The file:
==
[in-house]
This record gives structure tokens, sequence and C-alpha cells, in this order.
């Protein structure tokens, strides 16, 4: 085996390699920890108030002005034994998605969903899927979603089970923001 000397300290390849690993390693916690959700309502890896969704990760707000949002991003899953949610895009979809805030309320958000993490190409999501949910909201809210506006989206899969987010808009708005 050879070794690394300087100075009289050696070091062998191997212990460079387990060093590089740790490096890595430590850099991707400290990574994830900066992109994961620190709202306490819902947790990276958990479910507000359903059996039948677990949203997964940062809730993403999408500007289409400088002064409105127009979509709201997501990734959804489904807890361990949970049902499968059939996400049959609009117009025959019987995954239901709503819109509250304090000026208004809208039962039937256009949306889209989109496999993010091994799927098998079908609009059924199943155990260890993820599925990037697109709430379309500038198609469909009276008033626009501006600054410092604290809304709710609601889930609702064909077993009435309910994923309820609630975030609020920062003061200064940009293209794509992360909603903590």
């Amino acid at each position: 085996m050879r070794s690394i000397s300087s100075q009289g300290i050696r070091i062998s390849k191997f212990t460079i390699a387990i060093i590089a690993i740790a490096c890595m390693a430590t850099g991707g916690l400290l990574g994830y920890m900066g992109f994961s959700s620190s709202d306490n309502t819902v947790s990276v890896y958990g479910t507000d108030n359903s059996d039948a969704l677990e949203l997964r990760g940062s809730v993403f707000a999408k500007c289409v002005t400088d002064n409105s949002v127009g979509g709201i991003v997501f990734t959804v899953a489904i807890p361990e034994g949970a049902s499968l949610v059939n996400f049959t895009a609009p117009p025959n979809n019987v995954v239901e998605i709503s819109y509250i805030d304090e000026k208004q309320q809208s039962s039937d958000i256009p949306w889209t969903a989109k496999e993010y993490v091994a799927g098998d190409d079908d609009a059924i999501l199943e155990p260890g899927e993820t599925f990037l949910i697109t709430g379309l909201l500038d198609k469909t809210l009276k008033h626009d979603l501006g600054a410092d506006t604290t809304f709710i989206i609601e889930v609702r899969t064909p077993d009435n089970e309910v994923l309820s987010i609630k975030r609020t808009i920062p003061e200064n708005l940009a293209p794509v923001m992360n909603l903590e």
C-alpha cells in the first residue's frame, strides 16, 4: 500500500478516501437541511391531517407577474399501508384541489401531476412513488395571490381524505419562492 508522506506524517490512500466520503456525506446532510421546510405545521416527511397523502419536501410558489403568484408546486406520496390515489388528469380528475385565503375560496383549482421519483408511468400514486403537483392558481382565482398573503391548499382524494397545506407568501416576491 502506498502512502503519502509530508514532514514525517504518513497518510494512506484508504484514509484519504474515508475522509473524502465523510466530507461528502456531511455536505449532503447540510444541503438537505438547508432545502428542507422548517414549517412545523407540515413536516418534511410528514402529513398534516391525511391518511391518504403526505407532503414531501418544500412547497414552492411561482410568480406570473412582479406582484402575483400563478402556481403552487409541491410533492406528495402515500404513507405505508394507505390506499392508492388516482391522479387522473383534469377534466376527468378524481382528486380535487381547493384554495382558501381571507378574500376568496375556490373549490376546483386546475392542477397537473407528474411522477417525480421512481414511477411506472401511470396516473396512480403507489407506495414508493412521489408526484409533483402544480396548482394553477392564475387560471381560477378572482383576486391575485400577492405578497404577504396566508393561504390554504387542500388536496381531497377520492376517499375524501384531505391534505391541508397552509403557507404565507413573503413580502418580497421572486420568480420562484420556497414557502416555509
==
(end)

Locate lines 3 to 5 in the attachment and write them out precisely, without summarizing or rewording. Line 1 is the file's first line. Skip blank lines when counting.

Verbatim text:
């Protein structure tokens, strides 16, 4: 085996390699920890108030002005034994998605969903899927979603089970923001 000397300290390849690993390693916690959700309502890896969704990760707000949002991003899953949610895009979809805030309320958000993490190409999501949910909201809210506006989206899969987010808009708005 050879070794690394300087100075009289050696070091062998191997212990460079387990060093590089740790490096890595430590850099991707400290990574994830900066992109994961620190709202306490819902947790990276958990479910507000359903059996039948677990949203997964940062809730993403999408500007289409400088002064409105127009979509709201997501990734959804489904807890361990949970049902499968059939996400049959609009117009025959019987995954239901709503819109509250304090000026208004809208039962039937256009949306889209989109496999993010091994799927098998079908609009059924199943155990260890993820599925990037697109709430379309500038198609469909009276008033626009501006600054410092604290809304709710609601889930609702064909077993009435309910994923309820609630975030609020920062003061200064940009293209794509992360909603903590």
């Amino acid at each position: 085996m050879r070794s690394i000397s300087s100075q009289g300290i050696r070091i062998s390849k191997f212990t460079i390699a387990i060093i590089a690993i740790a490096c890595m390693a430590t850099g991707g916690l400290l990574g994830y920890m900066g992109f994961s959700s620190s709202d306490n309502t819902v947790s990276v890896y958990g479910t507000d108030n359903s059996d039948a969704l677990e949203l997964r990760g940062s809730v993403f707000a999408k500007c289409v002005t400088d002064n409105s949002v127009g979509g709201i991003v997501f990734t959804v899953a489904i807890p361990e034994g949970a049902s499968l949610v059939n996400f049959t895009a609009p117009p025959n979809n019987v995954v239901e998605i709503s819109y509250i805030d304090e000026k208004q309320q809208s039962s039937d958000i256009p949306w889209t969903a989109k496999e993010y993490v091994a799927g098998d190409d079908d609009a059924i999501l199943e155990p260890g899927e993820t599925f990037l949910i697109t709430g379309l909201l500038d198609k469909t809210l009276k008033h626009d979603l501006g600054a410092d506006t604290t809304f709710i989206i609601e889930v609702r899969t064909p077993d009435n089970e309910v994923l309820s987010i609630k975030r609020t808009i920062p003061e200064n708005l940009a293209p794509v923001m992360n909603l903590e």
C-alpha cells in the first residue's frame, strides 16, 4: 500500500478516501437541511391531517407577474399501508384541489401531476412513488395571490381524505419562492 508522506506524517490512500466520503456525506446532510421546510405545521416527511397523502419536501410558489403568484408546486406520496390515489388528469380528475385565503375560496383549482421519483408511468400514486403537483392558481382565482398573503391548499382524494397545506407568501416576491 502506498502512502503519502509530508514532514514525517504518513497518510494512506484508504484514509484519504474515508475522509473524502465523510466530507461528502456531511455536505449532503447540510444541503438537505438547508432545502428542507422548517414549517412545523407540515413536516418534511410528514402529513398534516391525511391518511391518504403526505407532503414531501418544500412547497414552492411561482410568480406570473412582479406582484402575483400563478402556481403552487409541491410533492406528495402515500404513507405505508394507505390506499392508492388516482391522479387522473383534469377534466376527468378524481382528486380535487381547493384554495382558501381571507378574500376568496375556490373549490376546483386546475392542477397537473407528474411522477417525480421512481414511477411506472401511470396516473396512480403507489407506495414508493412521489408526484409533483402544480396548482394553477392564475387560471381560477378572482383576486391575485400577492405578497404577504396566508393561504390554504387542500388536496381531497377520492376517499375524501384531505391534505391541508397552509403557507404565507413573503413580502418580497421572486420568480420562484420556497414557502416555509